Rembrandt has been quoted for saying something along these lines: “choose only one master-Nature”. Science must be of the same opinion, since many of the most relevant innovations achieved by humankind come precisely from its observation and copying its solutions, adapting them to our challenges afterwards.
Warka Water represents an example of this: a vertical structure, inspired by an indigenous tree in Ethiopia, capable of extracting water from air, thus helping to tackle scarcity in places with little rainfall or poor accessibility.
It is expected to collect 99 litres
This concept was developed by the architectural design studio Architecture and Vision, aiming at revitalizing communities with limited resources and mitigating drought problems. In essence, this device extracts its technological wisdom from fog collectors, an affordable and smart solution devised to collect water in desert areas, already in use in some Andean regions.
Warka Water is a tower made of bamboo and a biodegradable plastic grid. Its job is to harvest fog water and collect dew inside its structure, so to speak, piping it to a tank. This process happens mostly during the night, when air temperature is below dew point and condensation allows for a greater water quantity collection.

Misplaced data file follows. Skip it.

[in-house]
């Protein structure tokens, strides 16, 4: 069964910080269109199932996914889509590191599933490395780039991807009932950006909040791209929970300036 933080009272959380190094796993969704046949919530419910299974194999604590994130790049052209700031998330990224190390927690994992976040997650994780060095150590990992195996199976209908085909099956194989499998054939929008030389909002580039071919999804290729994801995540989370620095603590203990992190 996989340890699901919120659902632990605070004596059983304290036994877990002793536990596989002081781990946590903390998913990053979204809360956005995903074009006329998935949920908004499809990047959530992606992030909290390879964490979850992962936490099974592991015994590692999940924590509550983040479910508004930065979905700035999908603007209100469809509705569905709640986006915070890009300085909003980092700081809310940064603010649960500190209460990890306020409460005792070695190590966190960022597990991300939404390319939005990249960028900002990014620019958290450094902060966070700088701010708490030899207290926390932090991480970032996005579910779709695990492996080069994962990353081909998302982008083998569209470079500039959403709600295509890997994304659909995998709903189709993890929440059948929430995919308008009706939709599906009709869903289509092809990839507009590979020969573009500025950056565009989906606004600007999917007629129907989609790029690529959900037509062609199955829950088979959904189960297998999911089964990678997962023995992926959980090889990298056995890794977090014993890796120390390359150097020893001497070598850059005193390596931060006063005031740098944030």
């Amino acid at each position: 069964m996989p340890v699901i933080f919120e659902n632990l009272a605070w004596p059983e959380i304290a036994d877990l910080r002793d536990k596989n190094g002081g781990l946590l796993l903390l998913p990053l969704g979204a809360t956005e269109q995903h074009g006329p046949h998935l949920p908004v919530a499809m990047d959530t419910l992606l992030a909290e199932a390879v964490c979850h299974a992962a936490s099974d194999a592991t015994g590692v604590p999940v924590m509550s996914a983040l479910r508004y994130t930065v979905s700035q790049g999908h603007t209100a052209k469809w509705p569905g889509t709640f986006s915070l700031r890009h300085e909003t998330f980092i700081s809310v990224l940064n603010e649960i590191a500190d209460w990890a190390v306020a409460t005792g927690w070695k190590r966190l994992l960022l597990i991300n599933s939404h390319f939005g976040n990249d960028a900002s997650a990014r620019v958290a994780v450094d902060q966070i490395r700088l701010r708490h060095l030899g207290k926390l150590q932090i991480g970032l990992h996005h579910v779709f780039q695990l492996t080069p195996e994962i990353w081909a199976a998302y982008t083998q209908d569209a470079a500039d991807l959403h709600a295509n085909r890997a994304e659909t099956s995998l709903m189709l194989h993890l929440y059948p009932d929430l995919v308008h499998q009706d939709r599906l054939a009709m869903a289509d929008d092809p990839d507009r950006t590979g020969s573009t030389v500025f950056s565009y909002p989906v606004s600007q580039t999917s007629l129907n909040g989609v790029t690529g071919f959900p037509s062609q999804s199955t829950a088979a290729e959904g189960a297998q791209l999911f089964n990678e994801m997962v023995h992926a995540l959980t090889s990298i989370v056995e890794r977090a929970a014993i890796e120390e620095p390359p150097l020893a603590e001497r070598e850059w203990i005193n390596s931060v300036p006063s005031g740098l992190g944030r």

The construction is 10 m and 4,2 m wide. According to its creators, those measures allow it to capture up to 99 litres of drinking water per day. After that, they are directed through a nozzle to a hygienic holding tank where they´re stored and ready to be utilized as drinking water or as an irrigation resource.
“How to collect water from dew and fog to help in areas affected by drought”
The genius of this invention lies not only in taking advantage of nature´s virtues in a remarkably creative way, but also in being sustainable, since the tower uses air as a renewable energy source and doesn´t need electricity to work. In addition, the structure is designed so that its installation is not extremely complex and the members of those communities can perform maintenance.
Warka Water is just a project for now. The company has even introduced the fourth prototype of the tower, and it seems that it has aroused the interest of some government agencies. Who knows if disadvantaged communities taking a break under the shadow of a large, moisture-collecting technological tree could become a familiar image soon.